Sunday, July 10, 2011

On Forgiveness

This is borrowed from a blog written by a friend of a friend. :) Here's the link, if you're interested in reading more of what she has to say.

Have you ever taken a step back, looked at a situation, and realized that you've been making it a lot more complicated than it really needed to be? That was entirely rhetorical, because I know that you're just like me and have probably done this more than you realize. It's funny, because when you're in the middle of it, it sure doesn't seem like you're over reacting. It seems like you're reacting to the exact, appropriate degree. But I have been wrong, wrong, wrong.

Something finally clicked in my stubborn brain today. There is a person in my life that I find rather difficult to love. And my reservations, my concerns about honestly loving them, my doubts, they are warranted. Or, at least, they started out that way. (Though one concern in particular I'd probably categorize as simply human, and not at all warranted.) But I have been selfish.

For days (or months, if you really need to know...) I have talked myself, and my friends, in circles about why I am right in this situation. Why my failure to love them is excused because I have to protect my heart, and if that relationship has to suffer in order for me to do that, well, you can't win 'em all. And yet, I constantly feel this need for affirmation. This need for others to validate that mindset, to agree with me that I'm right... That would be because I wasn't right at all. I have been copping out.

I have been so caught up in the little things that I've lost sight of the big picture. I realize that I have spent entirely too much time thinking about all the reasons why I shouldn't love them, instead of remembering the one reason that I should: because Jesus does. Because Jesus asked me to. I took my doubts and blew them way out of proportion. Because it is so much easier to concentrate on being frustrated, on all the reasons why loving them is a bad idea, than to risk being hurt by sharing my heart with them.

And I think my selfish motives run even deeper. I was looking for reasons to be frustrated. Why? Because loving them is hard for me. It requires my vulnerability without any guarantee that I'll be protected in that vulnerability. It requires the kind of reckless love that I have been praying for but (I'm now understanding) I have been too afraid to live by. I'm afraid of being hurt. I'm afraid of making things messy. And I'm reluctant to step outside this comfort zone of half-hearted love that I seem to be very fond of.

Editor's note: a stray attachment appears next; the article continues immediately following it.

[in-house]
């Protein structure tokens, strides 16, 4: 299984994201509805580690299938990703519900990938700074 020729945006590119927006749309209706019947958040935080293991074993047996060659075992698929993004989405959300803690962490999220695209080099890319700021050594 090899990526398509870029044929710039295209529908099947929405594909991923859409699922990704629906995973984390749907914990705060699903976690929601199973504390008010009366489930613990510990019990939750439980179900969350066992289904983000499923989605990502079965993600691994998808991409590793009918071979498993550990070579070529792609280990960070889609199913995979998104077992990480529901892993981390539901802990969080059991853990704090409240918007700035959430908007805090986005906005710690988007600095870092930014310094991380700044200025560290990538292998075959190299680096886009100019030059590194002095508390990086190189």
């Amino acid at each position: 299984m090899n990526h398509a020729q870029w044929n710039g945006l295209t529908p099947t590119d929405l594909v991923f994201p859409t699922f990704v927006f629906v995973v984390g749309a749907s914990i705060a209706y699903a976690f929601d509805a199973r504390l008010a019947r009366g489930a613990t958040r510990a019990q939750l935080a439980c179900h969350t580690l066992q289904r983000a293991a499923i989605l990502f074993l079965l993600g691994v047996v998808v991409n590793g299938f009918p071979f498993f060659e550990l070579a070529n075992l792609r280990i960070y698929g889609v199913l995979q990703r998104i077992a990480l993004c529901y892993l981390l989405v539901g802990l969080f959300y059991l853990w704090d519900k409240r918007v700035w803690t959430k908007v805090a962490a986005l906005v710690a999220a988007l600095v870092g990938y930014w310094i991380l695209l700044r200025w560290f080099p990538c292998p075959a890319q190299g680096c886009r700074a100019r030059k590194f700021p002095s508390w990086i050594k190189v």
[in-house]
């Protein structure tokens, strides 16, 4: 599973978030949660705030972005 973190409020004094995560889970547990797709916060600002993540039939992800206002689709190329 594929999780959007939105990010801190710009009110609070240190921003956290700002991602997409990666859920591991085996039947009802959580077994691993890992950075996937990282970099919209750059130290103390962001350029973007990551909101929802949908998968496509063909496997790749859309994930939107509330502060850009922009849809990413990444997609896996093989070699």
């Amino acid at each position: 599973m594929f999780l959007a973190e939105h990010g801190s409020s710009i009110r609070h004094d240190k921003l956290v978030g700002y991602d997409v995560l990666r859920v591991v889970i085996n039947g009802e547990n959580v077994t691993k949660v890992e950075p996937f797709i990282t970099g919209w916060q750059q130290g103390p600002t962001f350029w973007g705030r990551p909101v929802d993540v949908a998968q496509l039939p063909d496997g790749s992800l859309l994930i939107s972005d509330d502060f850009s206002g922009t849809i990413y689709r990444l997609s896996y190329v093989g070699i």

It isn't about me. Who do I think I am, to blatantly ignore the call to love someone, simply because it makes me uncomfortable? And my concerns didn't even start out as wrong. But that fact that I've been using them as reasons to excuse my selfish behavior? That is wrong.

I was wrong.

And the thing is, it doesn't make it any easier to love them. I think it will always be a struggle for me. That fear of being hurt, that desire to simply run away and let someone else love them is still there, still strong. But God doesn't call us to love each other like Christ because it is easy. He calls us to love each other the way he loves us because he knows how powerful love like that can be. It is that kind of love that changed my life. How dare I deny someone else the chance to know that kind of love? Because it's hard. Because I might get hurt. Because I'm too cowardly to love everyone the same.

Because I'm too selfish to love with reckless abandon and trust that God, not I, is in charge of protecting my heart.

Who do I think I am?

My call is to love. To love recklessly. To love everyone the same. To foster the same heart for people that God does. That's not what I've done at all.

I was wrong, wrong, wrong.

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